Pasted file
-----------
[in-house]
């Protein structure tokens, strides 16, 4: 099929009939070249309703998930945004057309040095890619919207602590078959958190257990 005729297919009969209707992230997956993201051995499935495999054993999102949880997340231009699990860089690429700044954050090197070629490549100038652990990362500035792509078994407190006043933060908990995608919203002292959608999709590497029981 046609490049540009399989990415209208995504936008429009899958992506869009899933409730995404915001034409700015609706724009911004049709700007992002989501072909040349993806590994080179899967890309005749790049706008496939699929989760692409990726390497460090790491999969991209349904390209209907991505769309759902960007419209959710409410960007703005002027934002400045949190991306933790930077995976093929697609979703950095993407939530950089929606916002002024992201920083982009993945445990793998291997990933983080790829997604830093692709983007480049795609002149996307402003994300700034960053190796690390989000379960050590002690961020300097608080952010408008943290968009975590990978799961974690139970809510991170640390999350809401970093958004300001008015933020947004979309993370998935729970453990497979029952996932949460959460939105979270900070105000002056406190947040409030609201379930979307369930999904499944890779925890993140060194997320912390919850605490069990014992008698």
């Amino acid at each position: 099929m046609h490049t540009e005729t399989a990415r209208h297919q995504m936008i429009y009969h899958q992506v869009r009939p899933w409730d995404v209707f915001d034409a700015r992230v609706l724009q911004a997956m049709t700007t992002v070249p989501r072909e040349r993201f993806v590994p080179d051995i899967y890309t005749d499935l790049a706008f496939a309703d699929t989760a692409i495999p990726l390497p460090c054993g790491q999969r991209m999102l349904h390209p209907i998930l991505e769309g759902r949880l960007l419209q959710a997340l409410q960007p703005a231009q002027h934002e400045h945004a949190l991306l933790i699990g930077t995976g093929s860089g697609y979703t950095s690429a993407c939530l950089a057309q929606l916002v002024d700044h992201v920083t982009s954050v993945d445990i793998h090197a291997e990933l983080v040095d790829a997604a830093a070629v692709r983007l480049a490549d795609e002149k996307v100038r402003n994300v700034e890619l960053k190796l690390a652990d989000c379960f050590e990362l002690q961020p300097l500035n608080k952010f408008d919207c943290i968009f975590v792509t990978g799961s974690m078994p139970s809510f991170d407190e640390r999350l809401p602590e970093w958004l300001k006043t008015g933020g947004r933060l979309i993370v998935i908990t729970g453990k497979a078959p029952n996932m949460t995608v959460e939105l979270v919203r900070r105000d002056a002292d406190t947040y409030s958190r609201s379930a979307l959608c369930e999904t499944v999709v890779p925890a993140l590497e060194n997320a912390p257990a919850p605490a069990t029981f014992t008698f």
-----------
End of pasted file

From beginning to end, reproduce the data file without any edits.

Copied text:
[in-house]
């Protein structure tokens, strides 16, 4: 099929009939070249309703998930945004057309040095890619919207602590078959958190257990 005729297919009969209707992230997956993201051995499935495999054993999102949880997340231009699990860089690429700044954050090197070629490549100038652990990362500035792509078994407190006043933060908990995608919203002292959608999709590497029981 046609490049540009399989990415209208995504936008429009899958992506869009899933409730995404915001034409700015609706724009911004049709700007992002989501072909040349993806590994080179899967890309005749790049706008496939699929989760692409990726390497460090790491999969991209349904390209209907991505769309759902960007419209959710409410960007703005002027934002400045949190991306933790930077995976093929697609979703950095993407939530950089929606916002002024992201920083982009993945445990793998291997990933983080790829997604830093692709983007480049795609002149996307402003994300700034960053190796690390989000379960050590002690961020300097608080952010408008943290968009975590990978799961974690139970809510991170640390999350809401970093958004300001008015933020947004979309993370998935729970453990497979029952996932949460959460939105979270900070105000002056406190947040409030609201379930979307369930999904499944890779925890993140060194997320912390919850605490069990014992008698």
């Amino acid at each position: 099929m046609h490049t540009e005729t399989a990415r209208h297919q995504m936008i429009y009969h899958q992506v869009r009939p899933w409730d995404v209707f915001d034409a700015r992230v609706l724009q911004a997956m049709t700007t992002v070249p989501r072909e040349r993201f993806v590994p080179d051995i899967y890309t005749d499935l790049a706008f496939a309703d699929t989760a692409i495999p990726l390497p460090c054993g790491q999969r991209m999102l349904h390209p209907i998930l991505e769309g759902r949880l960007l419209q959710a997340l409410q960007p703005a231009q002027h934002e400045h945004a949190l991306l933790i699990g930077t995976g093929s860089g697609y979703t950095s690429a993407c939530l950089a057309q929606l916002v002024d700044h992201v920083t982009s954050v993945d445990i793998h090197a291997e990933l983080v040095d790829a997604a830093a070629v692709r983007l480049a490549d795609e002149k996307v100038r402003n994300v700034e890619l960053k190796l690390a652990d989000c379960f050590e990362l002690q961020p300097l500035n608080k952010f408008d919207c943290i968009f975590v792509t990978g799961s974690m078994p139970s809510f991170d407190e640390r999350l809401p602590e970093w958004l300001k006043t008015g933020g947004r933060l979309i993370v998935i908990t729970g453990k497979a078959p029952n996932m949460t995608v959460e939105l979270v919203r900070r105000d002056a002292d406190t947040y409030s958190r609201s379930a979307l959608c369930e999904t499944v999709v890779p925890a993140l590497e060194n997320a912390p257990a919850p605490a069990t029981f014992t008698f």